In one embodiment, rack assembly 10 also includes a securing system including at least one securing mechanism 222 adapted to retain the top tube in the cradle member. As shown in FIGS. 10-12, securing mechanism 222 includes a strap 224, which is positionable over the top tube and receivable in a housing 226. Ratchet 228 is coupled to the housing to engage the strap and prevent the strap from being removed from the housing. Drive actuator 230 is coupled to the housing and operable to grip the strap and advance it through the housing. The drive actuator may also be operable to disengage the ratchet to allow removal of the strap from the housing. In alternative embodiments, either ratchet 228 or drive actuator 230 may be omitted. As the securing mechanism has been described in detail above, that description will not be repeated here. It should be understood, however, that the securing mechanism may also take alternative forms including a flexible strap (such as described below), a clamp, a latch, a bracket, or any other device suitable for holding the top tube against the cradle member.
Rack assembly 10 may include a plurality of securing mechanisms associated with each cradle. For example, in the exemplary embodiment shown in FIGS. 10, 13, and 14, a securing mechanism is positioned adjacent each wing region 216. This arrangement ensures the top tube is held against both wing regions, thereby preventing the bike from rocking or lifting off one of the wing regions. Alternatively, the securing system may comprise a single securing mechanism located between the wing regions, which would also function to hold the top tube against both spaced-apart wing regions of the cradle member.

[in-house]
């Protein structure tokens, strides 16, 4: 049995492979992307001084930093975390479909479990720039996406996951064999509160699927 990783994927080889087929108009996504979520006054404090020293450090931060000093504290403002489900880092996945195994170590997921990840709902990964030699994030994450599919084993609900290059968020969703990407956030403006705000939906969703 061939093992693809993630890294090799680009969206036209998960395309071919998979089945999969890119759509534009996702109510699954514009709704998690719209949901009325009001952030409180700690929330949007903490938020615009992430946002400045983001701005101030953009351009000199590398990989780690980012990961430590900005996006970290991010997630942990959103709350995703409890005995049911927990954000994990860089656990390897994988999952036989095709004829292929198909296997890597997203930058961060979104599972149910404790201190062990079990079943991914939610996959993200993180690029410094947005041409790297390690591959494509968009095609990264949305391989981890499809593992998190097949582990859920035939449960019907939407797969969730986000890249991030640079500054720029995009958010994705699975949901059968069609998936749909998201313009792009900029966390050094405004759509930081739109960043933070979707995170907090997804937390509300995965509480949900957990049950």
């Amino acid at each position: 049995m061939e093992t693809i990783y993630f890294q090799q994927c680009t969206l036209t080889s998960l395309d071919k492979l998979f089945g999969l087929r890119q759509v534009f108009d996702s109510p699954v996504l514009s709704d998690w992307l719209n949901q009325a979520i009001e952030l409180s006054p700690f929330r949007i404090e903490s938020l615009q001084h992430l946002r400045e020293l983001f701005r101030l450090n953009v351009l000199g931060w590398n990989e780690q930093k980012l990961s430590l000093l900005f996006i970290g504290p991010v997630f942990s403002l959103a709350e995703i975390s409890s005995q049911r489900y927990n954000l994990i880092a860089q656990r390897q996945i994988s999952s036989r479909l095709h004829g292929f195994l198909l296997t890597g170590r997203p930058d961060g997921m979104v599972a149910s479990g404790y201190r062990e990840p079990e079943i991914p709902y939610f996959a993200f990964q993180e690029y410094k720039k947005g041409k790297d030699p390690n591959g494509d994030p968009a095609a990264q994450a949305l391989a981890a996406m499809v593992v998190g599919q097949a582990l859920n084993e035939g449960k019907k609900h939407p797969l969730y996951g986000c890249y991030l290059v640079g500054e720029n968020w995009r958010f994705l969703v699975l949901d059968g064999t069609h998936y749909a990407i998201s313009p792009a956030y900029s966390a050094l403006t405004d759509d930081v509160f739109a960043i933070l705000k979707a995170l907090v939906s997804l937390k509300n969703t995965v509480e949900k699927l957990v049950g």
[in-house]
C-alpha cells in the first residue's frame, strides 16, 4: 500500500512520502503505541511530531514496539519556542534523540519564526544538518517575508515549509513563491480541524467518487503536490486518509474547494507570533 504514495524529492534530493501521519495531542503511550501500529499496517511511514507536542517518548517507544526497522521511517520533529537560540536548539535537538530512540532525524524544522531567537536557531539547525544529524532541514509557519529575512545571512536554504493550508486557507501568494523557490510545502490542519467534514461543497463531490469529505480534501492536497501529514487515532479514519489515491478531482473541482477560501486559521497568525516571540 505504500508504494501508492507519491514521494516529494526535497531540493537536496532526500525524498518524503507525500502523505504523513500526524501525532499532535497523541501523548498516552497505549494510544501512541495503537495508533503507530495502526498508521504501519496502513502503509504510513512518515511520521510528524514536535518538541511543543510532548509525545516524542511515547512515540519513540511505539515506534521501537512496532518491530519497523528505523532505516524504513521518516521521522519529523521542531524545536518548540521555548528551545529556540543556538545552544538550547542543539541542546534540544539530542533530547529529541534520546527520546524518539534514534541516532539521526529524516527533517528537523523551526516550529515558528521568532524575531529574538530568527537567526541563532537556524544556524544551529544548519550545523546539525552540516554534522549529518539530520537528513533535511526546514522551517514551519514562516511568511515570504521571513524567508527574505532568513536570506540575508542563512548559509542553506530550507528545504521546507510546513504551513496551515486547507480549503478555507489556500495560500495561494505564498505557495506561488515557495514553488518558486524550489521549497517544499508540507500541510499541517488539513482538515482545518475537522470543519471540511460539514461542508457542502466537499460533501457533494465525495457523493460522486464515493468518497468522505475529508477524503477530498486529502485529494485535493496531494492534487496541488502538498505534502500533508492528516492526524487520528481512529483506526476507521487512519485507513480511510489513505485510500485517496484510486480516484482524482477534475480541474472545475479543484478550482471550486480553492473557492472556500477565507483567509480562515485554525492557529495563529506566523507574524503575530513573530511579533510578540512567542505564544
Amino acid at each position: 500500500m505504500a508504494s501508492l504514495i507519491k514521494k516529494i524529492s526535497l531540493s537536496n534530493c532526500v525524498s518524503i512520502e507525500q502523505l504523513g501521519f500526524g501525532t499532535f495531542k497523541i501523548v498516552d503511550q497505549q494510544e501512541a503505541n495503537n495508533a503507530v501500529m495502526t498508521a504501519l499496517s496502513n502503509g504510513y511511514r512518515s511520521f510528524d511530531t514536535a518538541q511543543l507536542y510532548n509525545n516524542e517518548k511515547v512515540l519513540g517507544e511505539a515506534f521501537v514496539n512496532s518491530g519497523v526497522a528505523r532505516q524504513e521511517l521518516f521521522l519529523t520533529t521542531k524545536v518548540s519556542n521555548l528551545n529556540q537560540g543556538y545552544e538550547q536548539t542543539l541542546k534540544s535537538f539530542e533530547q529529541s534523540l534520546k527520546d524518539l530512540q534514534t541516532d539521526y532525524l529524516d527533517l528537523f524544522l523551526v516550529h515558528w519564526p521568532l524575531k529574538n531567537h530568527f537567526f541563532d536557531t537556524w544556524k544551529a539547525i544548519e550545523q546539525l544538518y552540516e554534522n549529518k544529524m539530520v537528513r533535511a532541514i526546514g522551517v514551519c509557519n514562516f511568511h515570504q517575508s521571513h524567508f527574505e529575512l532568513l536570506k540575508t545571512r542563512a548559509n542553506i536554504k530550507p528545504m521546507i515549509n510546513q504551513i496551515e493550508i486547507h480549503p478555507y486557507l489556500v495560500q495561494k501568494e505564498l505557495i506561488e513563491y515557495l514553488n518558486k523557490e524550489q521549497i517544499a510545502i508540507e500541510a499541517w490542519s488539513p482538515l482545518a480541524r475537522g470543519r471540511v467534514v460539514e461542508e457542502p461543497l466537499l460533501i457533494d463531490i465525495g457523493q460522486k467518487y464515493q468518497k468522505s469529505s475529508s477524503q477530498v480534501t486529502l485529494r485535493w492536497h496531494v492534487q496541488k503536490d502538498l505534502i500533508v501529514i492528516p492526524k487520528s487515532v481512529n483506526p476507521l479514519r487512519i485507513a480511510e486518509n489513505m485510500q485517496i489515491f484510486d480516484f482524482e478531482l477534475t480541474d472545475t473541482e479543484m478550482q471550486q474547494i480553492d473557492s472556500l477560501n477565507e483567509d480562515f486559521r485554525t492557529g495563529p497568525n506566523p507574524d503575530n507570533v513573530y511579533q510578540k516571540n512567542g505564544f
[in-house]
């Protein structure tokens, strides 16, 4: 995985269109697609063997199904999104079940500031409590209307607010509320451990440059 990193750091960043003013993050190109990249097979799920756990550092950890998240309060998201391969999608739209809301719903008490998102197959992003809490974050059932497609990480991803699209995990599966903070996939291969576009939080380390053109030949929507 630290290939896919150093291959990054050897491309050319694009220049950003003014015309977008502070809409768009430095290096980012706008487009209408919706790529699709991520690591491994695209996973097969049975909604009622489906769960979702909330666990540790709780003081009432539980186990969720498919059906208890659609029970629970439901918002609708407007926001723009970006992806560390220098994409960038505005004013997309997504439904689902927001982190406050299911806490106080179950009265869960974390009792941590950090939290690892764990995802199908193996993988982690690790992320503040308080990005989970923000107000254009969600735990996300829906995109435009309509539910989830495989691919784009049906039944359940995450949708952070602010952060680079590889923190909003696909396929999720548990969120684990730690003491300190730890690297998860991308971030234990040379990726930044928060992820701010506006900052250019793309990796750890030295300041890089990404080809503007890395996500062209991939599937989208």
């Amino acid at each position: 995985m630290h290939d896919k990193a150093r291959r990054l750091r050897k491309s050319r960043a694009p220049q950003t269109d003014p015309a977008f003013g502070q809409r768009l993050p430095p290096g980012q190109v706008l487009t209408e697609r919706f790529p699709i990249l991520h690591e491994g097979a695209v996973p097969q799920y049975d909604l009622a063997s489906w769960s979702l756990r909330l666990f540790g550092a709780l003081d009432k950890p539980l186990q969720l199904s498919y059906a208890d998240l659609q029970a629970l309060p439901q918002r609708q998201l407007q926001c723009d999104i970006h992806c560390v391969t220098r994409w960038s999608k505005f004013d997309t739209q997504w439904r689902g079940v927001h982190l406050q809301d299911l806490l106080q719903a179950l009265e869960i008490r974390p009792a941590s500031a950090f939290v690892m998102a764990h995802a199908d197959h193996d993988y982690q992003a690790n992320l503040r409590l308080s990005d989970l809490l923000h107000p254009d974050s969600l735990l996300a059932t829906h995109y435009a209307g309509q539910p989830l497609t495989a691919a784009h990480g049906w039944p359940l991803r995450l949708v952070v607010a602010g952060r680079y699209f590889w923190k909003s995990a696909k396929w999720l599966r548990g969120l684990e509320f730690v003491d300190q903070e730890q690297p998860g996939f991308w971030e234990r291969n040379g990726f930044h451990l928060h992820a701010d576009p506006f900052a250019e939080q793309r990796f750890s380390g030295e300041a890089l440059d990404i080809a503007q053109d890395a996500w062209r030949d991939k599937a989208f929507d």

Housing 226 may be integrally formed with cradle member 208, as depicted in the exemplary embodiment. Alternatively, the housing may be formed separately and attached to the cradle by any suitable means. Similarly, strap 224 may be integrally formed with the cradle member or formed separately. As illustrated in FIGS. 11 and 12, strap 224 of the exemplary embodiment is formed separately from a substantially flexible material such as flexible polyester. The strap is coupled to the cradle member opposite housing 226. Cradle member 208 includes mount 232 which protrudes from body 210. Mount 232 defines a socket 234 and a slot 236. The slot is configured to receive strap 224. The rear end of the strap is attached to an anchor 238. The anchor is adapted to be received in socket 234 and is retained therein in response to tension on the strap because the anchor is dimensioned so that it cannot pass through slot 236. Thus, the strap is coupled to the cradle member by passing the strap through slot 236 until anchor 238 is received in socket 234. An inclined ridge or tab 240 on the strap prevents accidental removal of the strap from slot 236. Preferably, tab 240 can be passed backward through slot 236 with moderate force. While one example of a removable coupling between the strap and the cradle member has been shown and described, it will be appreciated that any type of coupling may be used within the scope of the invention. For example, the strap may be coupled to the cradle member by a bolt, etc. As another example, the strap may be coupled to housing 226, or the vehicle, or the bicycle, etc.
In the depicted embodiment of securing mechanism 222, a protective cover 242 is connected to the strap, to cushion the top tube from the strap; see FIGS. 10 and 11. Cover 242 is typically formed of a relatively resilient material such as an elastomer. The cover is connected to the strap so that the cover is interposed between the strap and the top tube when the strap is tightened. In the exemplary embodiment, cover 242 is in the form of a sleeve which defines an aperture 244 adapted to slidably receive the strap. As shown in FIG. 12, where cover 242 is not depicted in order to reveal underlying structure, one or more protruding regions 246 on the strap function to retain cover 242 on the strap. Typically, the strap is selectively expandable to slide over protruding regions 246.